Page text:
Didn't think so. Nevertheless, For Your Eyes Only has more going for it than against it. The cartoon formula used for the previous three Bonds is refreshingly absent no flying cars, no laser guns, not a single explosion in the tense, low tech climax. (Don't worry, there are plenty of neat-o 'splosions peppered throughout the first two-thirds of the flick.) This return to Earth was exactly what the series needed after the silliness of Moonraker. Unfortunately, by the time the producers recognized that Moore could play a harder-edged Bond he'd gotten too old to believably do so.

In late 2006 MGM Home Entertainment released again! the first 20 James Bond films on DVD. This wasn't a simple repackaging, however, as all the films were remastered, frame-by-frame, by Lowry Digital Imaging. As good as earlier discs were they couldn't hold a candle to these new "Ultimate" editions. Judging by the titles I've screened, the visual improvement is remarkable especially with the films from the '60s and '70s. Every Bond flick received a new audio makeover as well.
    Originally these Ultimate editions were presented two discs per title, boxed five titles to a set, in non-chronological order. People complained that they couldn't purchase favorite flicks individually you were stuck with Die Another Day if you wanted Licence to Kill, for example but the price was right. (For Your Eyes Only is contained in Ultimate Collection Volume 3, released with Volume 4 in December 2006.) Those interested only in certain Bond movies should be pleased that MGM is now releasing the remastered Ultimate Editions in single-disc 'stand-alone' versions at budget prices. The first batch of these, to include FYEO, streeted February 6, 2007.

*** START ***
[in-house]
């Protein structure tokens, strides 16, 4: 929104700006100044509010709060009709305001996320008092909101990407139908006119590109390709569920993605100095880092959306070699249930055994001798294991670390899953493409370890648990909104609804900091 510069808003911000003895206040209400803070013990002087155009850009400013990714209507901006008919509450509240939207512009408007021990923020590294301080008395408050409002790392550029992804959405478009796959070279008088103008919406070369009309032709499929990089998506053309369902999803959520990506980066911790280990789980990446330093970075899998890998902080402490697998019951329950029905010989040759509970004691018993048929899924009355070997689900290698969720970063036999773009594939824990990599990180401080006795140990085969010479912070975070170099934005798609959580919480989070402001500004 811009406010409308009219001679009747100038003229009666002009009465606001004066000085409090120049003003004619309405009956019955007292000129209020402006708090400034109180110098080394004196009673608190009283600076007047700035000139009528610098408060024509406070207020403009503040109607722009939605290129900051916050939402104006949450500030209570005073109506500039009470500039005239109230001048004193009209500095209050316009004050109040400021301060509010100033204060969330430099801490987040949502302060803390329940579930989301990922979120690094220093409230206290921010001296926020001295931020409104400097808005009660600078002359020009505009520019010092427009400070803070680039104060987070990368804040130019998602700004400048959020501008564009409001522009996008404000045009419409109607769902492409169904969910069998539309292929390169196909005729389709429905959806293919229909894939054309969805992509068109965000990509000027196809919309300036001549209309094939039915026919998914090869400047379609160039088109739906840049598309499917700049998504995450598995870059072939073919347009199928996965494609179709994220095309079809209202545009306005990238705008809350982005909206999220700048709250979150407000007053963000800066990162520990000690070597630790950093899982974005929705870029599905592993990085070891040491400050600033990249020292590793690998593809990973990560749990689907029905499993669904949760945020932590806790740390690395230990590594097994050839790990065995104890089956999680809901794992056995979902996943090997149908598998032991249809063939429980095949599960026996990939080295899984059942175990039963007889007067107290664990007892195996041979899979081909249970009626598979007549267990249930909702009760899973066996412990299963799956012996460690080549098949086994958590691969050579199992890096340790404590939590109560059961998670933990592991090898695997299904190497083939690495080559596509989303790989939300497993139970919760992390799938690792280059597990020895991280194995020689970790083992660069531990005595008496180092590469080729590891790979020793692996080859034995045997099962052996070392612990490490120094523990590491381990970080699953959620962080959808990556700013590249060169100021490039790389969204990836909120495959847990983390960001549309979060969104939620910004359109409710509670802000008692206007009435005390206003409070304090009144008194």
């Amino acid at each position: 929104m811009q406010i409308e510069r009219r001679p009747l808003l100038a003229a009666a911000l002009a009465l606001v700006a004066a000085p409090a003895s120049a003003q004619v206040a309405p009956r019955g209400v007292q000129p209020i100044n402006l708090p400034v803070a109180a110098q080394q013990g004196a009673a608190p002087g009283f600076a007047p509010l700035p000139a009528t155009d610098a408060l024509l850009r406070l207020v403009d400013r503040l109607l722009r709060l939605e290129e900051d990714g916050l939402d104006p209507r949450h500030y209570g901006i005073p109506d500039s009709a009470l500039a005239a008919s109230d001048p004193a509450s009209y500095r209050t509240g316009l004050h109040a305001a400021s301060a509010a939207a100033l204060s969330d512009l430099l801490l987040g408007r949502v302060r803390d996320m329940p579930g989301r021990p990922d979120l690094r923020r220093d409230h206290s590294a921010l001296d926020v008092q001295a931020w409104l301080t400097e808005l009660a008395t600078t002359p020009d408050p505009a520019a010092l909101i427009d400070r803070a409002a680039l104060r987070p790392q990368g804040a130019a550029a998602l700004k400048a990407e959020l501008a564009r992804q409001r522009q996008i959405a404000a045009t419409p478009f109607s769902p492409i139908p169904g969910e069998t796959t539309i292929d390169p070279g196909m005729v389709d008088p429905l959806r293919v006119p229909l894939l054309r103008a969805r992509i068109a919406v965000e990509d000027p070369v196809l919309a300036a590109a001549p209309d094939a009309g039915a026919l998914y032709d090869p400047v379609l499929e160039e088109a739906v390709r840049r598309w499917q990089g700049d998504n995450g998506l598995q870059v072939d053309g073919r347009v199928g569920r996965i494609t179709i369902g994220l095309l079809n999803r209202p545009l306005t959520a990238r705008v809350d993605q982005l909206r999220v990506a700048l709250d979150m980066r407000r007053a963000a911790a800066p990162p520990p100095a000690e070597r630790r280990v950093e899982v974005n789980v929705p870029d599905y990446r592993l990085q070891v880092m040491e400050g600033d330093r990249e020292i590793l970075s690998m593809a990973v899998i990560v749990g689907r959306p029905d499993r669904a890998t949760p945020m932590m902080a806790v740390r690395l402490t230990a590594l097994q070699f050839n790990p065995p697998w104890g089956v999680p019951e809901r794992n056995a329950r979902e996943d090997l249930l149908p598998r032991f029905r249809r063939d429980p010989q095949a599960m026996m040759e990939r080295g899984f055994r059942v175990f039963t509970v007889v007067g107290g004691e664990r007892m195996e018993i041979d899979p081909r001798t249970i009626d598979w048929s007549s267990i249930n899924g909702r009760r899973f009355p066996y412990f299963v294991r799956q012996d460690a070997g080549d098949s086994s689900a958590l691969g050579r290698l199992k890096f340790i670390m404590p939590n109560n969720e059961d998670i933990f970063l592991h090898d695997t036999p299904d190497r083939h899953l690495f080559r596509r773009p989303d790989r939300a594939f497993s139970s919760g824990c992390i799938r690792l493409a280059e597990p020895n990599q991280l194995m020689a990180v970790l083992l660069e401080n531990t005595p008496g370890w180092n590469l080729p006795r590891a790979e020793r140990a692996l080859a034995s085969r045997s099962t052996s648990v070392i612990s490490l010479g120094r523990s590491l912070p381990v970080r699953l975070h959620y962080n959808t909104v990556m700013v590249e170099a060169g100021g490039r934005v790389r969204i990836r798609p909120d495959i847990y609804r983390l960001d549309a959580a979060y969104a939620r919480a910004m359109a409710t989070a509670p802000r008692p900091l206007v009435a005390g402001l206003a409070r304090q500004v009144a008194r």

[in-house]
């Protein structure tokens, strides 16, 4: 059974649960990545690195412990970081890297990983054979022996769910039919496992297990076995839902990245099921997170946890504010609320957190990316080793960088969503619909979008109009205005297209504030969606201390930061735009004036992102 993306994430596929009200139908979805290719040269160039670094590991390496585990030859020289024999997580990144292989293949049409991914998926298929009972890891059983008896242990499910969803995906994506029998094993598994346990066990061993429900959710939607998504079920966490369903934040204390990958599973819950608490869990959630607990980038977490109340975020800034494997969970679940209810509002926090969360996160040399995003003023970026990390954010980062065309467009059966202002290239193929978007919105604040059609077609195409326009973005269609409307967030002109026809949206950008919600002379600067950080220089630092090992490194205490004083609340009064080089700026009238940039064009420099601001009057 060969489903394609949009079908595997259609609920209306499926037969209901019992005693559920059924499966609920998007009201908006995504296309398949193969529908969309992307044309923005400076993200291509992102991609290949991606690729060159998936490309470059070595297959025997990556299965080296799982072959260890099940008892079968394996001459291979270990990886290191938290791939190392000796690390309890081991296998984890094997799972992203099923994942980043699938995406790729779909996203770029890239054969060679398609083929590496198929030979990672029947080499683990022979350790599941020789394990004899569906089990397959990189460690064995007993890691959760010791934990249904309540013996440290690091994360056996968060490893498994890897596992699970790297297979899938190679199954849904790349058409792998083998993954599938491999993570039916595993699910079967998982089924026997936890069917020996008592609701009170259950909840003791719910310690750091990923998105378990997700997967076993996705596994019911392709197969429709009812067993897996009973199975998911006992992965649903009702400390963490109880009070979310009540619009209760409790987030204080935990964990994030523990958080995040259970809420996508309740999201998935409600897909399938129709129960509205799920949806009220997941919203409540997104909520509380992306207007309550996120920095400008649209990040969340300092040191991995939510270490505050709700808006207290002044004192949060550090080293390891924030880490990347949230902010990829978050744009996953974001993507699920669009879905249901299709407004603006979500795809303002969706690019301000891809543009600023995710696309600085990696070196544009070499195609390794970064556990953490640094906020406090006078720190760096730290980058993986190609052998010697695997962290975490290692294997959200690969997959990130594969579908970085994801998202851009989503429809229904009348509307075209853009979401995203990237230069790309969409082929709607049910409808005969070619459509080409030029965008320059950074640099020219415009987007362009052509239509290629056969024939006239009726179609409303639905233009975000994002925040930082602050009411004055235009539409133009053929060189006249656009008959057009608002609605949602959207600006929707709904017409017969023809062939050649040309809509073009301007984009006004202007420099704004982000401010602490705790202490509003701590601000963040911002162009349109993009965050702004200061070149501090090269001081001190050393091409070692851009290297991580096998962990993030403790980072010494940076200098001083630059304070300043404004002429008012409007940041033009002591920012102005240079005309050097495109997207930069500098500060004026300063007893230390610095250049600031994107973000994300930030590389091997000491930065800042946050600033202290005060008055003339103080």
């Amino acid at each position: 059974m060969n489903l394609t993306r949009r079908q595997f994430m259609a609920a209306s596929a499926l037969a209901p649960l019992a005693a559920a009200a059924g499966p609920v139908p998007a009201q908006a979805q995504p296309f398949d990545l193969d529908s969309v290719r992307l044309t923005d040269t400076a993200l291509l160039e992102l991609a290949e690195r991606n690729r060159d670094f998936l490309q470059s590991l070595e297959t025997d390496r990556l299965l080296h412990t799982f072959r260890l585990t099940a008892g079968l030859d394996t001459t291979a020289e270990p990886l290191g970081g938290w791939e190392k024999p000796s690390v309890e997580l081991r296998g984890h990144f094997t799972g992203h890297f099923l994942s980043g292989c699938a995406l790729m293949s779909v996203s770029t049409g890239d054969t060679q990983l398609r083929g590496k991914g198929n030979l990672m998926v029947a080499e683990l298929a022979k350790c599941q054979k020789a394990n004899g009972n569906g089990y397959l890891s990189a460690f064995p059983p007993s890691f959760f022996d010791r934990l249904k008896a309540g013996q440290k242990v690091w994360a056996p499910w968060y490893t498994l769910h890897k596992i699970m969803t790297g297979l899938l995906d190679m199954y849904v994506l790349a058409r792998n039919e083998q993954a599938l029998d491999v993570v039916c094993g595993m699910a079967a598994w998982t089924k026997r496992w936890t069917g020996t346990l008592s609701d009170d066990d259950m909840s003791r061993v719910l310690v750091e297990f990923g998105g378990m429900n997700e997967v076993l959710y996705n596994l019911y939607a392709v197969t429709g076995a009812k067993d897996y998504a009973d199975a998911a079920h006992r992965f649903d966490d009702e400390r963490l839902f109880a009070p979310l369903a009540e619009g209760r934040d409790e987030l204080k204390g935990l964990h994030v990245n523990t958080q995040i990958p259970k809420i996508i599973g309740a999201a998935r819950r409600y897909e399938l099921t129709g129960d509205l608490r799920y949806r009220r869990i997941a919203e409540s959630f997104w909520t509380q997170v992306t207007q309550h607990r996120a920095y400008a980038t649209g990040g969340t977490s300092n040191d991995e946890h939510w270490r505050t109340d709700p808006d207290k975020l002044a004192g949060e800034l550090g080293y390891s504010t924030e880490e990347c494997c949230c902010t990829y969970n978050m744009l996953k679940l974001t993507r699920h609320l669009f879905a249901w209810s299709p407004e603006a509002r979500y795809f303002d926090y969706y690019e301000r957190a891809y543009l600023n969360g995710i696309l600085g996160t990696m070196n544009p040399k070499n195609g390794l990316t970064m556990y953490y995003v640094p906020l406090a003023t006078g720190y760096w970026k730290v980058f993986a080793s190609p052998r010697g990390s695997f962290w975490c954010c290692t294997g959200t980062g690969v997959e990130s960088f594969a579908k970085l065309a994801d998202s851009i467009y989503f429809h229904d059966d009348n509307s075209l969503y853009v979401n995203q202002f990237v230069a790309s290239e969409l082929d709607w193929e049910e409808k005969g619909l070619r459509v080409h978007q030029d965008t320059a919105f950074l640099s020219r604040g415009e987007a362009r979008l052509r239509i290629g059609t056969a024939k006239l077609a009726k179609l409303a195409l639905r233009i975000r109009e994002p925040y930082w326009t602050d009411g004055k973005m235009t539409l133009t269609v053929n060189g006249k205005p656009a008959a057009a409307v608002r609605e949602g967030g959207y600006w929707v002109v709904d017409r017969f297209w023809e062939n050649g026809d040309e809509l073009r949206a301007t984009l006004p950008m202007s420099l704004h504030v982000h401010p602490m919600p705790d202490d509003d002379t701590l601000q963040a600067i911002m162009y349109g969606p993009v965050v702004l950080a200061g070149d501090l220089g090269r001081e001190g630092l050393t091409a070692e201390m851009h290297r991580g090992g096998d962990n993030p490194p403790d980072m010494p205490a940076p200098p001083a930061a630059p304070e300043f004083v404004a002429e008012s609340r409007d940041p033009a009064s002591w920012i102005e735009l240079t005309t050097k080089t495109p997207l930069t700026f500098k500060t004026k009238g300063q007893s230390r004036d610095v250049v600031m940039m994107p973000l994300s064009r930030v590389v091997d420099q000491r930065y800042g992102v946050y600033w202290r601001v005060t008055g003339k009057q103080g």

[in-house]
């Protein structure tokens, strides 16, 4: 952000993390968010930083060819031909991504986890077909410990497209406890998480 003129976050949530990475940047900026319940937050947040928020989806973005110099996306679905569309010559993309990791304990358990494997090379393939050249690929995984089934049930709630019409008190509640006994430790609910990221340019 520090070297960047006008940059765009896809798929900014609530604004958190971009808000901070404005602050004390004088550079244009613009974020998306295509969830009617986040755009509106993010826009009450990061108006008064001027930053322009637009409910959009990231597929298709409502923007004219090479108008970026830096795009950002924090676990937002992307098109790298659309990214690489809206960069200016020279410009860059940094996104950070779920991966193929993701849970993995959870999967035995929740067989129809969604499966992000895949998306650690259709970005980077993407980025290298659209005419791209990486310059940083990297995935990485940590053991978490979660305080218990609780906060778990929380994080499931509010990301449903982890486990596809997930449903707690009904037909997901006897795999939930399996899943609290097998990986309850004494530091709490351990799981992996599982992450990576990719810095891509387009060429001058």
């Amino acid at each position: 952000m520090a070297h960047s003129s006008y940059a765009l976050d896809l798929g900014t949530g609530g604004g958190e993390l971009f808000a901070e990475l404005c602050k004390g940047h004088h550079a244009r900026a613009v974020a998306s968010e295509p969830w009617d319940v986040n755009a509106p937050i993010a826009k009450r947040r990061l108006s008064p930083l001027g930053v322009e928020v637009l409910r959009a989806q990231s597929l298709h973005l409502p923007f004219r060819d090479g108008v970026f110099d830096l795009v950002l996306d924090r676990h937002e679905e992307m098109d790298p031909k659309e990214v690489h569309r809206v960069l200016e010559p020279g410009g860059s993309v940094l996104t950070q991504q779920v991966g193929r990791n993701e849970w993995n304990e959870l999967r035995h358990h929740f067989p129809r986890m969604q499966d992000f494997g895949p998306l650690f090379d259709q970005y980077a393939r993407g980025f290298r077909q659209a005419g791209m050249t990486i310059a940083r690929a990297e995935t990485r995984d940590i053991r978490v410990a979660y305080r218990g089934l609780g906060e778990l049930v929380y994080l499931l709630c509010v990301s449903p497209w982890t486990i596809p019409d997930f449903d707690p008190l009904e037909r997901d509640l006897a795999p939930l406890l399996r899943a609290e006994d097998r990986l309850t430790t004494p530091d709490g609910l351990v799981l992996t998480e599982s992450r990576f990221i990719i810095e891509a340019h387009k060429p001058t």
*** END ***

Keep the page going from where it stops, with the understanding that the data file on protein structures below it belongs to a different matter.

With the single-disc Ultimate Edition of FYEO you get the movie and three separate audio commentaries. The completely remastered film, presented in anamorphic 2.35:1, looks absolutely incredible. It's gorgeously crisp and vivid, bringing startling clarity to the many beautiful Mediterranean land/seascapes. These dazzling visuals are matched by a topnotch Dolby Digital 5.1 audio track; DTS 5.1 is also available for those so equipped. As for the trio of commentaries, two are ported over from earlier DVD releases. Although these feature a number of participants (principal crew and craftsmen, actors Topol and Johnson, composer Conti) one is dominated by director John Glen, the other producer/co-writer Michael G. Wilson. Hosted/narrated by John Cork, each is a trove of information on the shooting of the film, the stunts, effects, locations and so forth. They're not "live" commentaries as such, but rather sections of audio interviews skillfully edited together.
    The third commentary track, recorded expressly for the new Ultimate Edition DVD, features a solo Roger Moore. ("Bond's the name and spying's the game!") In avuncular, laidback fashion the veteran actor discusses whatever crosses his mind as he watches the movie. This isn't the track to listen to if you want to learn anything substantial about how FYEO was made, but Moore's fans should enjoy it (despite some lengthy pauses)
he's an amusingly self-deprecating fellow. 2/21/07